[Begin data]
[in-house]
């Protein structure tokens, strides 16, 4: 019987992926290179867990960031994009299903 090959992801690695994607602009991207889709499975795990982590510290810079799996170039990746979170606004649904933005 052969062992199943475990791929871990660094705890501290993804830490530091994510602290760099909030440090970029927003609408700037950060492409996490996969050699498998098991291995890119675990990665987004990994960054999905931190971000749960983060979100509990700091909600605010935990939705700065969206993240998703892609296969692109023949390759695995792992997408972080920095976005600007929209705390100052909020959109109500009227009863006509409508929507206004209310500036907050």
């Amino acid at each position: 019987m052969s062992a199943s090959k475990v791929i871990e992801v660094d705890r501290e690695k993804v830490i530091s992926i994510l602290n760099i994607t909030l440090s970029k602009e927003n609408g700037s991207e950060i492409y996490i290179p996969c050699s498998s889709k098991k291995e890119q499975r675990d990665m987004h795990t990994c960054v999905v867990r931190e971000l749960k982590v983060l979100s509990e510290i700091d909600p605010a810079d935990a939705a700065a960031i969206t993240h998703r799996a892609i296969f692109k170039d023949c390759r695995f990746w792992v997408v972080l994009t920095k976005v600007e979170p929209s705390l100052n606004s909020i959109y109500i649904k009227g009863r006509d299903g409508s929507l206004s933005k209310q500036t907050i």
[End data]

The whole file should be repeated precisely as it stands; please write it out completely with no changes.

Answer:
[in-house]
């Protein structure tokens, strides 16, 4: 019987992926290179867990960031994009299903 090959992801690695994607602009991207889709499975795990982590510290810079799996170039990746979170606004649904933005 052969062992199943475990791929871990660094705890501290993804830490530091994510602290760099909030440090970029927003609408700037950060492409996490996969050699498998098991291995890119675990990665987004990994960054999905931190971000749960983060979100509990700091909600605010935990939705700065969206993240998703892609296969692109023949390759695995792992997408972080920095976005600007929209705390100052909020959109109500009227009863006509409508929507206004209310500036907050």
């Amino acid at each position: 019987m052969s062992a199943s090959k475990v791929i871990e992801v660094d705890r501290e690695k993804v830490i530091s992926i994510l602290n760099i994607t909030l440090s970029k602009e927003n609408g700037s991207e950060i492409y996490i290179p996969c050699s498998s889709k098991k291995e890119q499975r675990d990665m987004h795990t990994c960054v999905v867990r931190e971000l749960k982590v983060l979100s509990e510290i700091d909600p605010a810079d935990a939705a700065a960031i969206t993240h998703r799996a892609i296969f692109k170039d023949c390759r695995f990746w792992v997408v972080l994009t920095k976005v600007e979170p929209s705390l100052n606004s909020i959109y109500i649904k009227g009863r006509d299903g409508s929507l206004s933005k209310q500036t907050i």